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7 May 1999. Thought for the Week: "The group exists for the benefit of the individual, in the same sense that the field exists for the benefit of the individual flower, or the tree for the fruit. Groups of any kind, whether called nations, business systems, or any other association, eventually decay and disappear if they fail to foster a sufficient number of excellent individuals, . . . It is also true that excellence involves exercise, a man does not become a good cricketer by reading books on cricket."
C.H. Douglas (1963)
CAN AUSTRALIANS LEARN FROM THE LESSONS OF HISTORY?
by Eric D. Butler
The will of the USA to continue the conflict was undermined within the USA. As President Lyndon Johnson was forced to admit, it was the Zionist Jewish lobby within the UN, using its control of the mass media like The New York Times and The Washington Post, which was the driving force behind the anti-Vietnam campaign. This fact was mentioned by the late Sir Reginald Sholl, who served as Australian Consul in New York for several years. Needless to say, Sir Reginald was quickly condemned for his "anti-Semitic" comments.
No one attempted to deny the truth of what Sir Reginald said. One explanation was that the Zionist Jewish Lobby in the USA was afraid that the USA campaign in Vietnam tended to weaken its ability to defend the Zionist State of Israel. Be that as it may, it is not without significance that the most Zionist-dominated USA administration in history is backing the current NATO military campaign in Yugoslavia.
Support lost for the bombing campaign against Iraqis readily understandable, but what is the motive for the bombing of Yugoslavia? A number of explanations have been advanced, some of them bizarre and providing evidence to support the view that all supporters of the conspiratorial factor in history as being, at best, slightly "nutty". Which raises the question of how many Australians, including the political leaders, have any understanding of the history of the Balkans. In the absence of this understanding, Australians could be drawn into a conflict with long-term historical implications.
What is happening in Yugoslavia can only be understood in the context of global politics dominated by a strategy to create some type of a New Internationalist World Order. While it can be legitimately argued that Australia should attempt, in its own long-term interests, to influence the course of events in an explosive Indonesia, what Australian strategies or other interests are threatened as a Serbian dominated Yugoslavia attempts to prevent one of its Provinces (Kosovo) to secede from the Yugoslavia Federation?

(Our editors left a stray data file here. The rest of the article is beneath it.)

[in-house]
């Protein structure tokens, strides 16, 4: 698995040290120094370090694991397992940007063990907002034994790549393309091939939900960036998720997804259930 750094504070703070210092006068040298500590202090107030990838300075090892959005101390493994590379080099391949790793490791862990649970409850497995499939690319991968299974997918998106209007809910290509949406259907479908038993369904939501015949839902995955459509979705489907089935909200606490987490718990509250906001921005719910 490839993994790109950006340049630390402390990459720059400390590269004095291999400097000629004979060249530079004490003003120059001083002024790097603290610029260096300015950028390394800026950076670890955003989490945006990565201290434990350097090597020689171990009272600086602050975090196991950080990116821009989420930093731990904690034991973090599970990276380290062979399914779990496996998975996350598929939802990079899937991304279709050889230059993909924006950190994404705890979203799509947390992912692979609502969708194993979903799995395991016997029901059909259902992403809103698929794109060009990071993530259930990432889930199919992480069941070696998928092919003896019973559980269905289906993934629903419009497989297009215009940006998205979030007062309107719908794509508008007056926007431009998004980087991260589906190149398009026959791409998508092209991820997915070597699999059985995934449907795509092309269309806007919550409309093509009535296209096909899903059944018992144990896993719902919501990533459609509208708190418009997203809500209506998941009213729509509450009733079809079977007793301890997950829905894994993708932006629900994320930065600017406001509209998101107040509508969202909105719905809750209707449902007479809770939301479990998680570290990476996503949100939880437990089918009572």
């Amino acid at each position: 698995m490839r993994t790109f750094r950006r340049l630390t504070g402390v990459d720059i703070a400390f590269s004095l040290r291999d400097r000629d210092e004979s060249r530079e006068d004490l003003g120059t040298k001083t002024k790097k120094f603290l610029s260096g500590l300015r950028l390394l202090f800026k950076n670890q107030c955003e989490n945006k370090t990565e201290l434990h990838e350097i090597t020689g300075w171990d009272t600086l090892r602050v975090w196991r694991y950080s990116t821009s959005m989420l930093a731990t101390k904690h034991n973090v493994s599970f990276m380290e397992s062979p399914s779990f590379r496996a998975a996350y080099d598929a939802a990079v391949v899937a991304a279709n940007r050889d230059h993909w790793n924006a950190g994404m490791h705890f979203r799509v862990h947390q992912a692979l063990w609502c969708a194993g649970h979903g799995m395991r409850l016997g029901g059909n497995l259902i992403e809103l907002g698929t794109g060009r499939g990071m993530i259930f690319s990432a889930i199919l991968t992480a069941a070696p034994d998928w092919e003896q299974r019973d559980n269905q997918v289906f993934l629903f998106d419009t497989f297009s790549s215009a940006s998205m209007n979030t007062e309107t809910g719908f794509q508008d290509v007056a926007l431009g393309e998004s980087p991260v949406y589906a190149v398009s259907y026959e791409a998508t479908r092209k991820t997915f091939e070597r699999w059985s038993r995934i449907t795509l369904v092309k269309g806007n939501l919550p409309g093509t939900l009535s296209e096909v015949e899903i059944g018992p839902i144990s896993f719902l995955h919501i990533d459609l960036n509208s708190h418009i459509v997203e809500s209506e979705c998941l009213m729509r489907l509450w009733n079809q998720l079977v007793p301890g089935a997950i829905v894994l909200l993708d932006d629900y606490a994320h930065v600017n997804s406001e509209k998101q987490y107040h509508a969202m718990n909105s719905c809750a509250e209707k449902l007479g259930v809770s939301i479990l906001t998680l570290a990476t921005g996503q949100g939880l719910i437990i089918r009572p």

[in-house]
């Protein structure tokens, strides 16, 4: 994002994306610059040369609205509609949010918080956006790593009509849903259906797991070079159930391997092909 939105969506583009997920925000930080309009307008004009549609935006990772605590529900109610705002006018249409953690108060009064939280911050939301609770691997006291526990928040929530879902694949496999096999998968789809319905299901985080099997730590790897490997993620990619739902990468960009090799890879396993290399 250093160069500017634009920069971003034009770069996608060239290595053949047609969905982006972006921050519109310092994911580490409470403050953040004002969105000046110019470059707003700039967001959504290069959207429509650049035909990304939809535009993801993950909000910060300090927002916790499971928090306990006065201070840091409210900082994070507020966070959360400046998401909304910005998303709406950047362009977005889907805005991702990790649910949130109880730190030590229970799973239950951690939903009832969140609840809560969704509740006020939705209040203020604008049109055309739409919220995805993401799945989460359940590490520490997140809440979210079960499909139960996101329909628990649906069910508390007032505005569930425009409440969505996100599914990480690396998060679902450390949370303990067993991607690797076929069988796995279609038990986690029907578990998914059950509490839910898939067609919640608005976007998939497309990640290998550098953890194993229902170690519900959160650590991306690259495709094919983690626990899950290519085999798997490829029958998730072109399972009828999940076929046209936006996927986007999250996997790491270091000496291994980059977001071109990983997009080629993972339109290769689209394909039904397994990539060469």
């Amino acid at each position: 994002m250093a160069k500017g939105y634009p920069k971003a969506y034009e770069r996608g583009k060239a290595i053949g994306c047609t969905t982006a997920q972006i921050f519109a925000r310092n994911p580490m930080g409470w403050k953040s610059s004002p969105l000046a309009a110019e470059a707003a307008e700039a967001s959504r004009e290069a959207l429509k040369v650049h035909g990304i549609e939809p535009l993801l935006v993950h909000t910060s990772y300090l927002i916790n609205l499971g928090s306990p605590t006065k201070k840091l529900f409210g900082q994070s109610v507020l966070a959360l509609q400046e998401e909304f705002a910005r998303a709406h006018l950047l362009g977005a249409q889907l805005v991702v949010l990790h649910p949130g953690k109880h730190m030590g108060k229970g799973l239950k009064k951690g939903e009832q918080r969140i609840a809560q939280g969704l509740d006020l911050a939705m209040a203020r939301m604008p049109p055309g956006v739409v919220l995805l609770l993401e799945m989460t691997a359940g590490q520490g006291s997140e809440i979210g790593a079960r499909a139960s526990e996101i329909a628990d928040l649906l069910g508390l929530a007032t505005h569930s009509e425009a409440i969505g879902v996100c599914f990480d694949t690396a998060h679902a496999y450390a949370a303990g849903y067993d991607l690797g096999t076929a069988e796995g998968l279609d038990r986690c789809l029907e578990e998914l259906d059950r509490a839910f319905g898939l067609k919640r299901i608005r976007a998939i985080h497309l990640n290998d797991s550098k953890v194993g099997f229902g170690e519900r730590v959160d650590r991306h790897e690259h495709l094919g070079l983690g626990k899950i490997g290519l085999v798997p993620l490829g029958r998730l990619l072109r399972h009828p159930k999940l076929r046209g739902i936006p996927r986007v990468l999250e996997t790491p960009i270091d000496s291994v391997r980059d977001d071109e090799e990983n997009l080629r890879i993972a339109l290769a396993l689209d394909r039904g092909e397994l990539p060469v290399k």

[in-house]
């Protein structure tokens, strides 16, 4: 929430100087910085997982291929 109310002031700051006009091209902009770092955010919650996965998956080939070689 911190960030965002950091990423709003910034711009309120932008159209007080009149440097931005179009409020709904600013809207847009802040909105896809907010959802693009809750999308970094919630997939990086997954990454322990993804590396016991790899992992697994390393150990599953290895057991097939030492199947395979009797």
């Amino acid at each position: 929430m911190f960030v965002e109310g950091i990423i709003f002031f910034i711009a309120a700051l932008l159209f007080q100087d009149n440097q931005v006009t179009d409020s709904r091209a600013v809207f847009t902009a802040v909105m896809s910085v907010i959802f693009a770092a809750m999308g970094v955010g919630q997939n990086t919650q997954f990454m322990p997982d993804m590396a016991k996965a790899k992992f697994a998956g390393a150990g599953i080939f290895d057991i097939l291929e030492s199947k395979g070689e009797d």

It is important to recall that it was the pioneers of Internationalism who, at the Versailles Peace Conference following the First World War, who insisted that as the Balkans had been the trigger for the First World War, although with other manifestations of "extreme" nationalism, they should be unified into one Federation. But such a Federation merely left sources of historical friction, which have subsequently been exploited to advance global objectives.
The Internationalists who dominated the Versailles Peace Conference opposed any suggestion that a centralised Germany should be decentralised into its original states and imposed such hard conditions on the defeated Germans that it was almost certain that a dictator like Hitler would emerge. When he did, he was backed by all the forces of internationalism who then sought another World War.
The North Atlantic Treaty Organisation (NATO) was originally created allegedly to deal with possible Russian aggression and to advance the programme for creating a United States of Europe. The collapse of the Soviet Union seriously dented this strategy. Another purpose had to be found for NATO. The politically naive Serbian leader provided the type of excuse necessary to trigger a major conflict. This conflict is designed to create a climate of world opinion, which will readily endorse any programme, which will advance globalisation.
Albanian refugees being airlifted to Australia will not solve the basic problems of the Balkans, but it will increase Australia's problems. The Internationalists of all types are eager and willing to take advantage of such problems. History guarantees that such problems are inevitable unless a halt is called in the very near future.
Saying no to globalist policies is not negative, but can lead to positive and constructive results. Australia should give the necessary lead. Unless such a lead is given, the Balkans affair could follow the Vietnam pattern. It has been said that those who refuse to learn from the mistakes of history are doomed to repeat those mistakes.
THE TAIL THAT REFUSES TO WAG
by Jeremy Lee
The National Party is now, in reality,
two parties: the State-oriented section, of which the Queensland
National Party is most obvious; and the "Fed-Nats", best represented
by leader Tim Fischer, which has decided that its best chance
of harvesting the choicest plums of politics is to tread in
the footsteps of the Liberals. It was all fine until One Nation
brought into public view what all but the most obtuse of politicians
must have known - a seething anger and resentment in rural
Australia that had finally tired of being the "bunny" for
complacent party hacks who never took a stand on anything.
Aware now that, whatever long-term fate befalls One Nation,
the disaffected in rural Australia will continue to seek political
weapons that can turn the tide, the Nationals are looking
for a few alternatives to retrieve their fortunes.